Workplace studies show that most of us aren’t fully engaged during work meetings. On average, 91% of us daydream during meetings and a surprising 39% admit to falling asleep. Maybe that’s because we have too many meetings on our calendars: Americans attend an average of 60+ meetings each month; and with half of every meeting flagged as wasted time, that equals 31 unproductive hours per month. That’s a lot of lost time—and money.
But, the fact remains that internal business meetings are essential for gathering people together to share ideas, garner input and solve problems. So, how we do we make meetings more productive? Author, radio host and business guru, Dave Ramsey, offers some advice that I think is worth sharing. Here’s a quick summary of his four pointers for effective meetings:
- Set A Time Limit. We’ve all been there: The runaway meeting that goes on and on, taking twice as long as necessary. This is why every meeting requires a set time limit. Then, if the discussion gets off-track, you can remind everyone that time is limited. If an issue isn’t resolved or needs more attention, delegate: Assign someone to work on it and report back. Then, more on.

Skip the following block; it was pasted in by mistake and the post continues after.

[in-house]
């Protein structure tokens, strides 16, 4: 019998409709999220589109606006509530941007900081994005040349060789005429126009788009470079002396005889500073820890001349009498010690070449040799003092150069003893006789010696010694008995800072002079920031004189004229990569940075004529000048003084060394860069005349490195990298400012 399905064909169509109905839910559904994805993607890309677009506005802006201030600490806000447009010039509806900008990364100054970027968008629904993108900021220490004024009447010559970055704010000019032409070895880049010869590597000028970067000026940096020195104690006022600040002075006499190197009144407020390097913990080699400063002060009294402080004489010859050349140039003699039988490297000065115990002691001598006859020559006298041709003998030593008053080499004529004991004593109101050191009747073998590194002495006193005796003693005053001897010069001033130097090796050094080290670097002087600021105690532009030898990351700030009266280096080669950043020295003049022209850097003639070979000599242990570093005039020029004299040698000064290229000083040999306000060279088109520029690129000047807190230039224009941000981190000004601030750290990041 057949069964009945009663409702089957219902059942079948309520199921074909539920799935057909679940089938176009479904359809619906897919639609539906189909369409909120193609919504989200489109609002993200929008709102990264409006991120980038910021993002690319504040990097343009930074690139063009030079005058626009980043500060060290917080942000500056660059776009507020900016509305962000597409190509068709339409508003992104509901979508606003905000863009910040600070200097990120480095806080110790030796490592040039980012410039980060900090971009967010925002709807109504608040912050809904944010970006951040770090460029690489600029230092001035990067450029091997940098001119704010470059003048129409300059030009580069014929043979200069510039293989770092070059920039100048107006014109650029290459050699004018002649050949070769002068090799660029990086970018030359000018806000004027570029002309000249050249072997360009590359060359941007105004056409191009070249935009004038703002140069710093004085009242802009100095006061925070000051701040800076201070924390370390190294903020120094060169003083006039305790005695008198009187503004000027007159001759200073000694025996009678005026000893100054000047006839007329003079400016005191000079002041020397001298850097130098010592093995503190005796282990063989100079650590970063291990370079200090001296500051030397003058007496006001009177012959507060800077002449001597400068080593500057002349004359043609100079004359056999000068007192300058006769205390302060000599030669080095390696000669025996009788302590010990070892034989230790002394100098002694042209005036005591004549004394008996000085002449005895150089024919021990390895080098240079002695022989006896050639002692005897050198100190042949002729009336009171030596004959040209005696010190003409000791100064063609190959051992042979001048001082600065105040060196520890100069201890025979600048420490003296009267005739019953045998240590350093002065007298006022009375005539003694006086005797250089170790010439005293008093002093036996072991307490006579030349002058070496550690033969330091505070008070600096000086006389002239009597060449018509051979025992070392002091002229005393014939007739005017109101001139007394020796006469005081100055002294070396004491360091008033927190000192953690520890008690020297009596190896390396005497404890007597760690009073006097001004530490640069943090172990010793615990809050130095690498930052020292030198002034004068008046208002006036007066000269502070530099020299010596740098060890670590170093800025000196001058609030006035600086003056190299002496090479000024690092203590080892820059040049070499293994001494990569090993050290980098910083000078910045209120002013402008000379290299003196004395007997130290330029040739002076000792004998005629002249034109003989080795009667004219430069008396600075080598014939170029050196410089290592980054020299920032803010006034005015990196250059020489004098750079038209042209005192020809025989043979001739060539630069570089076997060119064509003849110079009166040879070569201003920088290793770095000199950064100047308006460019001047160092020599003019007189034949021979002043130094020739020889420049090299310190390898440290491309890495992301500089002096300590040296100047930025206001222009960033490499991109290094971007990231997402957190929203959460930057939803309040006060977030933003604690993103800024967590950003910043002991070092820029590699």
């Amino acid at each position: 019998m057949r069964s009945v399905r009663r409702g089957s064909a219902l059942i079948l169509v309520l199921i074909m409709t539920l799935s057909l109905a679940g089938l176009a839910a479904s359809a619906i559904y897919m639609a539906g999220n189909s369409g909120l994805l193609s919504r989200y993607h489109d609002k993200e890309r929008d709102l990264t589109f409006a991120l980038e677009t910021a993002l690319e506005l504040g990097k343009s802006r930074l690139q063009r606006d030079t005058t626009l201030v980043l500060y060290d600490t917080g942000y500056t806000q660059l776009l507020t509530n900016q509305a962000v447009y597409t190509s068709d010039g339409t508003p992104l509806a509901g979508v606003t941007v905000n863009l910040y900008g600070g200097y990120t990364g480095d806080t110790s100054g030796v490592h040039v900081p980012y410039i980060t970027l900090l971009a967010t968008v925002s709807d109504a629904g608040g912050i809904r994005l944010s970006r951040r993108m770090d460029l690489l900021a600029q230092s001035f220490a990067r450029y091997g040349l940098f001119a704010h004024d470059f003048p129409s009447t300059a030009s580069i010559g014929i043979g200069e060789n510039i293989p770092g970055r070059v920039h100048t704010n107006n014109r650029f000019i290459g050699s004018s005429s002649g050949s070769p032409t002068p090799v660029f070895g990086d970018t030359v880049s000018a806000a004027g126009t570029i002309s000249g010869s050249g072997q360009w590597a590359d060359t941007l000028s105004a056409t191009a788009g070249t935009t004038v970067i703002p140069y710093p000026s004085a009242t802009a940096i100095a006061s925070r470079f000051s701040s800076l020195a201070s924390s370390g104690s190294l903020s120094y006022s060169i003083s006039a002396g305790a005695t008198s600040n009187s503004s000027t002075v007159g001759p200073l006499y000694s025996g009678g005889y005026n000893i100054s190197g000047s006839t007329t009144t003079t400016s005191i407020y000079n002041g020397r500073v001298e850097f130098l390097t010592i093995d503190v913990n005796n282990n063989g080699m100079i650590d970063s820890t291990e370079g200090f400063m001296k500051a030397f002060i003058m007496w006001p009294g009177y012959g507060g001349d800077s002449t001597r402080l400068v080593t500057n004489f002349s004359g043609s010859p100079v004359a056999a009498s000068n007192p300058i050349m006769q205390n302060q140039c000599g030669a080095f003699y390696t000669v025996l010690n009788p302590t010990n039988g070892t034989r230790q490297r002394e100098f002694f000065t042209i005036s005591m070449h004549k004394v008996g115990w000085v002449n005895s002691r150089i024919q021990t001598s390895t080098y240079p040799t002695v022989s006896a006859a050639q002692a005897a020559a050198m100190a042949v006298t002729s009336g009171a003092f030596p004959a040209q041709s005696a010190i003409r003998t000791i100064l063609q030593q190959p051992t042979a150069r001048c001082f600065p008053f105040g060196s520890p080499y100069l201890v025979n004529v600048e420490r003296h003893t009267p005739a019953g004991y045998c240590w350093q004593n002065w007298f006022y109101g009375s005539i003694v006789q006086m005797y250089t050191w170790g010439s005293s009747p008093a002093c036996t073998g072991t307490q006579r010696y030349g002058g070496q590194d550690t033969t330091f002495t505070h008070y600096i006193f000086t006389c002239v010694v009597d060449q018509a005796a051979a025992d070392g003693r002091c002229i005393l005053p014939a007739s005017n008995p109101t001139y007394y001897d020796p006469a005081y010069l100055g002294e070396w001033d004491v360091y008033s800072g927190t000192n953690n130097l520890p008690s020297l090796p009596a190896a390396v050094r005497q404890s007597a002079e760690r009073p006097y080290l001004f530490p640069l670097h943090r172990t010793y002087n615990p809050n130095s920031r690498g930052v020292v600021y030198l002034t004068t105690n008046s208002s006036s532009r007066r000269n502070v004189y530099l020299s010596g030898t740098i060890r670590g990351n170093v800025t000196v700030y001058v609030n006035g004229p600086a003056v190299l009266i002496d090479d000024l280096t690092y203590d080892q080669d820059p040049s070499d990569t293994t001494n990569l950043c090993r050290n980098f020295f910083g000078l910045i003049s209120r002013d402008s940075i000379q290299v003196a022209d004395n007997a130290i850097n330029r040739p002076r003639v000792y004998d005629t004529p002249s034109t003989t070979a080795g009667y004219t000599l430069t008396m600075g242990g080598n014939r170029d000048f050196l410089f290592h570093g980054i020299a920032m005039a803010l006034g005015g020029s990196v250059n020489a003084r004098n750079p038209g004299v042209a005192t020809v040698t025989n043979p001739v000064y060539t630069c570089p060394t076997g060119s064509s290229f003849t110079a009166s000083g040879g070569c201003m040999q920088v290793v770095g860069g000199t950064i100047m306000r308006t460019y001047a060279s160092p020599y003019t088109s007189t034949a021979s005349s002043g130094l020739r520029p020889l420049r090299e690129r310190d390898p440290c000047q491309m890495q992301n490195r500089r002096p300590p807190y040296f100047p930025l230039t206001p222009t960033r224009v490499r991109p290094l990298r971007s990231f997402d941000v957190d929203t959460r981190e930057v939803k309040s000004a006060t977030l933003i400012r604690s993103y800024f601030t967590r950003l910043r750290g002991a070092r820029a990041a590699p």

- Stick To An Agenda. Productive meetings require a framework: Set an agenda and send it to all participants in advance so that they can prepare. And then once the meeting begins, stick to it. A set agenda keeps the discussion on-topic and on-task.
- Stand Your Ground. Ramsey says that if team members aren’t picking up verbal cues that a meeting is over, simply stand up. If that doesn’t work, head towards the door.
- Change The Scenery. Spark your team’s creativity by trying different locations for meetings. Move out of the conference room and take it outside or head to the corner coffee shop; set up your brainstorming session in the warehouse or meet in your company lounge. Why not solicit ideas from your team? A change in locale is a great way to mix things up and engage participants, particularly for a regularly scheduled/standing meeting.
Work meetings aren’t going anywhere—they are a necessary part of everyday operations for many of our businesses. Implementing these simple, practical ideas can help you make those sessions more productive, and even, enjoyable.
For sales meetings, the approach is slightly different—next week I’ll share my tips for making the most out of your next sales call.